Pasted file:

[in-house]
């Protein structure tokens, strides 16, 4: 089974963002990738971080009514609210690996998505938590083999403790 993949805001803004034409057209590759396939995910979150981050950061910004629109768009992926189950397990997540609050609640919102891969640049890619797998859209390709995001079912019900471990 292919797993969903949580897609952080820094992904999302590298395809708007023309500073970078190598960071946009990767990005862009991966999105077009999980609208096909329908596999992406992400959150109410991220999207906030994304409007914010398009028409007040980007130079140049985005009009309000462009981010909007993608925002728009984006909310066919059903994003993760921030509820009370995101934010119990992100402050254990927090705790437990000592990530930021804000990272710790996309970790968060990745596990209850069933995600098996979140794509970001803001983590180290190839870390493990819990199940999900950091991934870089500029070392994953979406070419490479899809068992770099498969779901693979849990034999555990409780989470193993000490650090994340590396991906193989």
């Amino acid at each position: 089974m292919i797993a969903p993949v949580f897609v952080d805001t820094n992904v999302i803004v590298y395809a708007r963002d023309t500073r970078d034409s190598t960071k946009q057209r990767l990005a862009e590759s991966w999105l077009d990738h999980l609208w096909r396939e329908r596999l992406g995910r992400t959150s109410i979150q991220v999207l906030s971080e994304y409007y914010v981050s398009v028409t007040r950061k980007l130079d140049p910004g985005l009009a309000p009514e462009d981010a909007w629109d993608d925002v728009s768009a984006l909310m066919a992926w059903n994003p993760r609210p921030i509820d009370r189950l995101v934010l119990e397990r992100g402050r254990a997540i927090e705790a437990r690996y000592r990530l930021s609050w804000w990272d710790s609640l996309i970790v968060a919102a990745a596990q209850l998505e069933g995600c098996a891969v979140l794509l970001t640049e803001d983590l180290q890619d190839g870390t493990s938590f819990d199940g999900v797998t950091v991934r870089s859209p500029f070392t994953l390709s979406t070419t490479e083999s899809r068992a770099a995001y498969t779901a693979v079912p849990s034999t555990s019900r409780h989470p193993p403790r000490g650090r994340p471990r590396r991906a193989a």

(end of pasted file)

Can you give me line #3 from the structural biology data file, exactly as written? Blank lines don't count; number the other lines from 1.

């Amino acid at each position: 089974m292919i797993a969903p993949v949580f897609v952080d805001t820094n992904v999302i803004v590298y395809a708007r963002d023309t500073r970078d034409s190598t960071k946009q057209r990767l990005a862009e590759s991966w999105l077009d990738h999980l609208w096909r396939e329908r596999l992406g995910r992400t959150s109410i979150q991220v999207l906030s971080e994304y409007y914010v981050s398009v028409t007040r950061k980007l130079d140049p910004g985005l009009a309000p009514e462009d981010a909007w629109d993608d925002v728009s768009a984006l909310m066919a992926w059903n994003p993760r609210p921030i509820d009370r189950l995101v934010l119990e397990r992100g402050r254990a997540i927090e705790a437990r690996y000592r990530l930021s609050w804000w990272d710790s609640l996309i970790v968060a919102a990745a596990q209850l998505e069933g995600c098996a891969v979140l794509l970001t640049e803001d983590l180290q890619d190839g870390t493990s938590f819990d199940g999900v797998t950091v991934r870089s859209p500029f070392t994953l390709s979406t070419t490479e083999s899809r068992a770099a995001y498969t779901a693979v079912p849990s034999t555990s019900r409780h989470p193993p403790r000490g650090r994340p471990r590396r991906a193989a």